YouTube Rewind 2018 is the most disliked video on YouTube – but why?
YouTube Rewind 2018 may not be going over very well with the YouTube. This year’s Rewind, which is a video made every year by YouTube that is supposed to highlight YouTube culture, is now the most disliked video on the website. It has more than 10 million dislikes beating Justin Bieber’s 2010 song “Baby,” which has just under 10 million dislikes. While it took Bieber eight years to rack up that many dislikes, YouTube Rewind achieved the notorious status in just over a week.
It is pretty amazing. YouTube Rewind illustrates how advertisers can love a video created by YouTube’s marketing team and the same video hated by the YouTube community.
Since YouTube published the video on December 6th, content creators such as Marques Brownlee have addressed the controversy head-on. While other YouTubers created their versions of Rewind to something, they believed as more authentic.
Why do people dislike YouTube Rewind 2018 so much?
Arguably the dislike could be connected to the platform’s creator culture, and the image YouTube would like to present.
“I think the problem with YouTube Rewind, at least how I see it, is pretty simple actually,” Brownlee said in a video. “YouTubers and creators and audiences see it as one thing and, YouTube, who’s in charge of making it, sees it as something completely different.”
The History of YouTube Rewind
YouTube Rewind first started in 2011. Rebecca Black of the viral “Friday” video fame narrated the video. The entire Rewind was a breakdown of the ten most-watched videos of the year. It was a highlight compilation of what was popular, without glossing over controversial events that may have occurred during the year.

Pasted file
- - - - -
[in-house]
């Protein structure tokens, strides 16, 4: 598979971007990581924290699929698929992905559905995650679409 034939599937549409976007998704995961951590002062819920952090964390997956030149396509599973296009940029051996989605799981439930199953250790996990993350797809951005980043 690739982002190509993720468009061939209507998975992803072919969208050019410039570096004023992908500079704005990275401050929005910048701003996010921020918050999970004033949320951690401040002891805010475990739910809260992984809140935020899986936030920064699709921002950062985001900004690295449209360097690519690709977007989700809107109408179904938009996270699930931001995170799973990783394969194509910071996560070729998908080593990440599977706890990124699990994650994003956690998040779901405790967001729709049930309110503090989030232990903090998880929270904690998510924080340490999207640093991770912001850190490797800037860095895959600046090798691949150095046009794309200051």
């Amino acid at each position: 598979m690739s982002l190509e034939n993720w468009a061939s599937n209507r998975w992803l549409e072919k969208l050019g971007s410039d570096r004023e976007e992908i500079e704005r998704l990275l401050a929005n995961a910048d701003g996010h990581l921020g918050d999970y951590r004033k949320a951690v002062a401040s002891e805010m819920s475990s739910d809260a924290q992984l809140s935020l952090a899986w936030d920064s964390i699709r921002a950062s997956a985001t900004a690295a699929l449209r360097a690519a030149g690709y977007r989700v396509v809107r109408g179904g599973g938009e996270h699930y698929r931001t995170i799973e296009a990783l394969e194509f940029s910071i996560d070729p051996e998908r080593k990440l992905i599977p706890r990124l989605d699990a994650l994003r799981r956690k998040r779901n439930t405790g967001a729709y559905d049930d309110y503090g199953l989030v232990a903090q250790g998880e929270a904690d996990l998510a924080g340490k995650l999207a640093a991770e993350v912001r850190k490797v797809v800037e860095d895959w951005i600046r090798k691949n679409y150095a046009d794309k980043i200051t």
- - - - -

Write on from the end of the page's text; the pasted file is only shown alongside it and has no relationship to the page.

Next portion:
From 2011 to 2014, YouTube Rewind featured videos of their most significant moments, their biggest influencer content creators and memes admired by the community. However, by 2015, YouTube grew to a vast entertainment industry platform and distanced itself from the content creators they once celebrated.
“People are asking, ‘Where is PewDiePie?’ either him by himself or his battle with T-Series,” DeFranco said. “Where is Shane Dawson, who had arguably one of the biggest series on YouTube this year? What about a reference to KSI and Logan Paul making one of the biggest pay-per-view events ever?”
DeFranco added that YouTube could arguably not be aware of their “Real community.” However, it could also be intentional. “An argument has been made that it’s an attempt by YouTube to distance themselves from any controversy,” he says.
2016 was a tumultuous year for the platform. YouTube introduced new ad-friendly policies Content creators began calling out YouTube for their policies as it would soon lead to a wave of demonetization, an ongoing issue that creators regularly raise against the platform. Then in 2017, things got worse when PewDiePie, YouTube’s biggest content creator, was caught in the middle of an anti-Semitic language controversy after using such language in his YouTube videos.
Then came Logan Paul’s controversy surrounding his video exploring Japan’s Aokigahara Forest. Advertisers began leaving the platform, and YouTube executives had to find a way to manage their content creating community and the advertisers who pay the bills. YouTube’s algorithm started emphasizing late-night shows and celebrities who started their own YouTube channels in an attempt to prove advertisers they would be safe from any backlash from user-generated content. As a result, YouTube creators started feeling ignored.
YouTube Rewind 2018 backlash may be the culmination of years of bad blood. The community, which was once promoted by the streaming platform, continues to feel ignored by the culture YouTube wants to push to advertisers. However, with any kind of user-generated content, comes the risk of users creating controversial content, which is bad for business. As YouTube continues to grow and dominate the video watching culture, expect YouTube Rewind to become a thing of the past unless the streaming platform can connect with the community that helped make the website what it is today.